The American Society of Travel Advisors (ASTA) has come out in support of the Hotel Advertising Transparency Act of 2019 (H.R. 4489), which aims to “prohibit unfair and deceptive advertising of rates for hotels rooms and other places of short-term lodging.”
The bill was introduced September 24, 2019 by Representatives Eddie Bernice Johnson (D-Texas) and Jeff Fortenberry (R-Nebraska), who say, among other findings, “hotel rooms and other places of lodging are often advertised at a rate and later in the buying process, mandatory fees are disclosed that were not included in the advertised room rate.” These fees are most often listed as “resort fees,” “cleaning fees” or “facility fees.”
In a letter to Reps. Johnson and Fortenberry, ASTA executive vice president, advocacy Eben Peck says, “ASTA has long supported efforts to increase transparency in travel pricing, including the U.S. Department of Transportation’s full-fare advertising rule and Federal Trade Commission efforts to increase hotel pricing transparency... We believe hidden hotel resort fees violate this principle of transparency, and that public sentiment is with us (and with you) on this issue.”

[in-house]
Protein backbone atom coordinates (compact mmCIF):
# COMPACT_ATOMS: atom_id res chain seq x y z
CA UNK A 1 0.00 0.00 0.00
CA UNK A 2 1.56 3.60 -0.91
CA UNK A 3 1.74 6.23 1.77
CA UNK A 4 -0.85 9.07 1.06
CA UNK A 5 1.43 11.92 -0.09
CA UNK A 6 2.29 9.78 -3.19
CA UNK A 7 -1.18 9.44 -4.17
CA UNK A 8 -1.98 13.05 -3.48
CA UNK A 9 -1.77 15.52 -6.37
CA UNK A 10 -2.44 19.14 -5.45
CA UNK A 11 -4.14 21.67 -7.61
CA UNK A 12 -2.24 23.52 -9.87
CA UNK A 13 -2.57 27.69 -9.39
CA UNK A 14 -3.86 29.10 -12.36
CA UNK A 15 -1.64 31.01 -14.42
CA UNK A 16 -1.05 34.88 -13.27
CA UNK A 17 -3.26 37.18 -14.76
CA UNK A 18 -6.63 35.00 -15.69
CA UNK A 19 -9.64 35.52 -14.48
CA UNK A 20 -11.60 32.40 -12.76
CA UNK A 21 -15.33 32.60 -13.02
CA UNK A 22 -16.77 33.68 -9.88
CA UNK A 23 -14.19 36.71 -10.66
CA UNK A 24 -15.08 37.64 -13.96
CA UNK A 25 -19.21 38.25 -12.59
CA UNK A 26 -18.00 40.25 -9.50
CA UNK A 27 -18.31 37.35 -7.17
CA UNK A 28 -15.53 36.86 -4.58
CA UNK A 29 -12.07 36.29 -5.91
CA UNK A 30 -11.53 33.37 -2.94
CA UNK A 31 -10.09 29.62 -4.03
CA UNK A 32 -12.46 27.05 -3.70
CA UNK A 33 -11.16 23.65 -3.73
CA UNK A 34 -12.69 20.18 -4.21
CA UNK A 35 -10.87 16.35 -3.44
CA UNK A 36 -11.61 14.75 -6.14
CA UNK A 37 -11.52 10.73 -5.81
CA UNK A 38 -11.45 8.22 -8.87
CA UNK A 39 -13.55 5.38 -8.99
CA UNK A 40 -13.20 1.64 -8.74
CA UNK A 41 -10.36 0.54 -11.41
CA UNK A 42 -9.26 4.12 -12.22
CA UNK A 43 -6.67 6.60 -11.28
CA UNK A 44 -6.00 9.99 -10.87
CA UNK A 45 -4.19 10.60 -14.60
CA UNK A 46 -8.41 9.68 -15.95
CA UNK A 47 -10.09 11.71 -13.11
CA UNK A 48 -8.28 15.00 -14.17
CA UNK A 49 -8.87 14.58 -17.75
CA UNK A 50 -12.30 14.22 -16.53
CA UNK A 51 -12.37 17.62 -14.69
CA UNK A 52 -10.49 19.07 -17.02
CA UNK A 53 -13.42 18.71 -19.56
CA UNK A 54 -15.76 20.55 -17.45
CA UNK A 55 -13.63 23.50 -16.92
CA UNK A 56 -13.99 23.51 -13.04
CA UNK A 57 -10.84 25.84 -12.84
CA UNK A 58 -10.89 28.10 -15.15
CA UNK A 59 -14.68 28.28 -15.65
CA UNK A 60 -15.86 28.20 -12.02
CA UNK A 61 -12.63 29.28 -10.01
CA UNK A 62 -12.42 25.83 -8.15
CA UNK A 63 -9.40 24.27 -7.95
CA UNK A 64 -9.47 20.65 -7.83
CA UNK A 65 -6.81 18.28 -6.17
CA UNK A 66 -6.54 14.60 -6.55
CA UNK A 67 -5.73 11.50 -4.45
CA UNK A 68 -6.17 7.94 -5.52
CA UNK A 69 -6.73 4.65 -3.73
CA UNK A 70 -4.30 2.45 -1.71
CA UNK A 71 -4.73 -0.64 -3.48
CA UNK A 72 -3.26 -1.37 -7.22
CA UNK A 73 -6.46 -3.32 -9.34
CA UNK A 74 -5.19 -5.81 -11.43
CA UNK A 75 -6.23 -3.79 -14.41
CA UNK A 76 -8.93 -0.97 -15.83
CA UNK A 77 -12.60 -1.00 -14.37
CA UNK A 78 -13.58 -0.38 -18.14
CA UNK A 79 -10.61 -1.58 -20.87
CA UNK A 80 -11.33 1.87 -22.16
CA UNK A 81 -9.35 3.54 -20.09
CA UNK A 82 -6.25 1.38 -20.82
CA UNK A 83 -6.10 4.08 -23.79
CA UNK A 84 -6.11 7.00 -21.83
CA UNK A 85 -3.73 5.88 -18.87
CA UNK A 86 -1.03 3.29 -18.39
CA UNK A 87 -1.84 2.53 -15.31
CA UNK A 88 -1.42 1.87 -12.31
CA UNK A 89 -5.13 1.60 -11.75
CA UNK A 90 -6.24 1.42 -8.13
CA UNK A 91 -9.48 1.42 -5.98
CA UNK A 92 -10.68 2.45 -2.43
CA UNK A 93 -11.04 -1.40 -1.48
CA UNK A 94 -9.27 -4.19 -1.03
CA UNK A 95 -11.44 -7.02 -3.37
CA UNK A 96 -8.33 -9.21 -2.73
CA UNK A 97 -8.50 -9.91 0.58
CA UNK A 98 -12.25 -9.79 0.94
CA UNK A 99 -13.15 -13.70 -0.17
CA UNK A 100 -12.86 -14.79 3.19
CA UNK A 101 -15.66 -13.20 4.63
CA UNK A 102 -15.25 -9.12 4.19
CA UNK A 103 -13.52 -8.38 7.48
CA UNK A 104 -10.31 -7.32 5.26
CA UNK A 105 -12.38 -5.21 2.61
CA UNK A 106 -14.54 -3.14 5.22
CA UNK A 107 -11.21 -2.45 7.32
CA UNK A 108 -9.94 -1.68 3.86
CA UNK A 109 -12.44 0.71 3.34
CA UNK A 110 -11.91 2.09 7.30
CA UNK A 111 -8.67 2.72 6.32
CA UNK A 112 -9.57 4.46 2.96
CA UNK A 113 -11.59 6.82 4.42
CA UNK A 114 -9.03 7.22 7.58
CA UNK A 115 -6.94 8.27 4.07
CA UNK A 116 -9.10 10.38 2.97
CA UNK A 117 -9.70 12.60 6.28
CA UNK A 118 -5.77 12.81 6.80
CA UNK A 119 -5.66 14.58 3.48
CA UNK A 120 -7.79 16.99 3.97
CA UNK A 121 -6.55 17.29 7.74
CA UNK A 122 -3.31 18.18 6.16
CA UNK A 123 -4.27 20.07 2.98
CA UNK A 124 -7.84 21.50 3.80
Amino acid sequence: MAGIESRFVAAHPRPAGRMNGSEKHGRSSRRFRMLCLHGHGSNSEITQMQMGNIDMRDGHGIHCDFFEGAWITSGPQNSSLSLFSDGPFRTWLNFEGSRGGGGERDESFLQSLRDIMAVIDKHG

Peck adds that, according to ASTA’s annual “How America Travels” consumer research study, in 2017, 61 percent of consumers opposed altogether the practice of hotels adding mandatory resort fees atop advertised rates.
“As such, we strongly support H.R. 4489, which would ensure that consumers are shown the full pre-tax price of a hotel room while searching and comparing lodging options for their next trip,” Peck says.
According to The Washington Post, there is no companion bill in the Senate yet but efforts are underway to get similar legislation filed. It adds that attorneys general from all 50 states, as well as Washington, D.C., are investigating resort fees. Hilton and Marriott International have already seen lawsuits accusing the companies of deceptive and misleading pricing practices.